All reports by Author Guy Rothblum:

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TR23-161
| 1st November 2023
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Tal Herman, Guy Rothblum#### Doubly-Efficient Interactive Proofs for Distribution Properties

Revisions: 1

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TR23-081
| 1st June 2023
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Noga Amit, Guy Rothblum#### Constant-Round Arguments from One-Way Functions

Revisions: 1

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TR22-124
| 9th September 2022
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Oded Goldreich, Guy Rothblum, Tal Skverer#### On Interactive Proofs of Proximity with Proof-Oblivious Queries

Revisions: 4

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TR22-052
| 18th April 2022
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Tal Herman, Guy Rothblum#### Verifying The Unseen: Interactive Proofs for Label-Invariant Distribution Properties

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TR21-146
| 19th October 2021
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Guy Goldberg, Guy Rothblum#### Sample-Based Proofs of Proximity

Revisions: 1

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TR20-176
| 26th November 2020
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Cynthia Dwork, Michael Kim, Omer Reingold, Guy Rothblum, Gal Yona#### Outcome Indistinguishability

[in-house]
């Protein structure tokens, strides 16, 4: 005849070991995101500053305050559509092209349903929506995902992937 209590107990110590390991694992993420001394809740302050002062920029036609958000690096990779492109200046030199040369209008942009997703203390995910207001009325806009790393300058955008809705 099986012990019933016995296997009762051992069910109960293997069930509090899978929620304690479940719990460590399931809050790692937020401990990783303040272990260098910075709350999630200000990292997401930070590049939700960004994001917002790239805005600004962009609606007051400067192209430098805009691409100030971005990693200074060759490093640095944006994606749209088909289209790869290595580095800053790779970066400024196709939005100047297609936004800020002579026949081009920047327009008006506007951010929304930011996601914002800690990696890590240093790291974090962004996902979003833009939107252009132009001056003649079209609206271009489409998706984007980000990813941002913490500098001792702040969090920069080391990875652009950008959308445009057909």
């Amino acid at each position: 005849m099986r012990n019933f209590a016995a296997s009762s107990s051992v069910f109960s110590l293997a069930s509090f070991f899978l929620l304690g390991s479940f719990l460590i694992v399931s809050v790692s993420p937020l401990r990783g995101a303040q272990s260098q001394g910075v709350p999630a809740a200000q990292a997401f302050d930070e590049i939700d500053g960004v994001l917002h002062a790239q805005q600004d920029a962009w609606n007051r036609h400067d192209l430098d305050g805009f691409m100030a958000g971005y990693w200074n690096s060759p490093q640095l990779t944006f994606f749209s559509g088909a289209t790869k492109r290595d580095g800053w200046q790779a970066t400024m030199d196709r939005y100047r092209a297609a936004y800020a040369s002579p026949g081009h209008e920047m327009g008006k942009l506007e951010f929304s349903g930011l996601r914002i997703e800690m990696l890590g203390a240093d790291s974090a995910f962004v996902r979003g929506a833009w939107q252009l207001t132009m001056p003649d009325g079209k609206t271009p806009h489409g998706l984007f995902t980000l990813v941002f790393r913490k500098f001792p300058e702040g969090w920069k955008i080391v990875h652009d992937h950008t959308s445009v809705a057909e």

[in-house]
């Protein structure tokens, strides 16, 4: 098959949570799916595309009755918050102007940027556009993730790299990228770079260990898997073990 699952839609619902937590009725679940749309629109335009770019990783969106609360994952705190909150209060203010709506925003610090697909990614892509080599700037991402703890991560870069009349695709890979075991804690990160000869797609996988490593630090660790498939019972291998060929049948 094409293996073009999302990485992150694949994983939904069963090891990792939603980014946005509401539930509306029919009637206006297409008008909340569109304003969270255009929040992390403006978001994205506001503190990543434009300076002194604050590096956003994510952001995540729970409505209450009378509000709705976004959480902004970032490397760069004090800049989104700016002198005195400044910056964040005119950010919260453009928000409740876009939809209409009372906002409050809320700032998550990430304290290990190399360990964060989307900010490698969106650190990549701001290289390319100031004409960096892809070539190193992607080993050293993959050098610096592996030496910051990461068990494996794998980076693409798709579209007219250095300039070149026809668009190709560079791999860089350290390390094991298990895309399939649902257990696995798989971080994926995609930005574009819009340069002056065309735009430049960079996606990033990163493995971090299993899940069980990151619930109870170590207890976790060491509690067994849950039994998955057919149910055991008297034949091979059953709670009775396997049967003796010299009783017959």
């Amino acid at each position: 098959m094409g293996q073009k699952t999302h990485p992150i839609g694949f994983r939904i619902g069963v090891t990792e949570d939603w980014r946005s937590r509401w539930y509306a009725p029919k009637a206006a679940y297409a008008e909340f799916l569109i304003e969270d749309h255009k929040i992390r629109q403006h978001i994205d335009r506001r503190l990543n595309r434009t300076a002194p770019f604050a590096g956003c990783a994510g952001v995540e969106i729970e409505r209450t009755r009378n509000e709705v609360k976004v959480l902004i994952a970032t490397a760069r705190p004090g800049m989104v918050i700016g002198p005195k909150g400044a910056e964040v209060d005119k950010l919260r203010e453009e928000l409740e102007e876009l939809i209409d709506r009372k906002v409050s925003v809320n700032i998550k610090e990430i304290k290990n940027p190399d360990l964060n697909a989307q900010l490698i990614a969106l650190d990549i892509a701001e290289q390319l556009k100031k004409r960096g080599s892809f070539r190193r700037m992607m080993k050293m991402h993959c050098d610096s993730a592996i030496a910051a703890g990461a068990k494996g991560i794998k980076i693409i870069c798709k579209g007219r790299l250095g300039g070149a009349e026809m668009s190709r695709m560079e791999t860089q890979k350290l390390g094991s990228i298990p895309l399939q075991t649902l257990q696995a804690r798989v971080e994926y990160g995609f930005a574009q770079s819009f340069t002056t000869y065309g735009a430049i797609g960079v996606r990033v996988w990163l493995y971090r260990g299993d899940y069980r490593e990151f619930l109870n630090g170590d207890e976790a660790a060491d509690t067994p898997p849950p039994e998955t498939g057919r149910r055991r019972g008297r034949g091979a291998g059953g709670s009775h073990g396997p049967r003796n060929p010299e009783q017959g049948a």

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TR20-157
| 21st October 2020
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Guy Rothblum, Ron Rothblum#### Batch Verification and Proofs of Proximity with Polylog Overhead

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TR20-147
| 24th September 2020
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Inbar Kaslasi, Prashant Nalini Vasudevan, Guy Rothblum, Ron Rothblum, Adam Sealfon#### Batch Verification for Statistical Zero Knowledge Proofs

Revisions: 1

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TR20-058
| 24th April 2020
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Shafi Goldwasser, Guy Rothblum, Jonathan Shafer, Amir Yehudayoff#### Interactive Proofs for Verifying Machine Learning

Revisions: 1

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TR19-176
| 4th December 2019
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Gal Arnon, Guy Rothblum#### On Prover-Efficient Public-Coin Emulation of Interactive Proofs

Revisions: 4

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TR19-074
| 22nd May 2019
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Arka Rai Choudhuri, Pavel HubĂˇ?ek, Chethan Kamath, Krzysztof Pietrzak, Alon Rosen, Guy Rothblum#### Finding a Nash Equilibrium Is No Easier Than Breaking Fiat-Shamir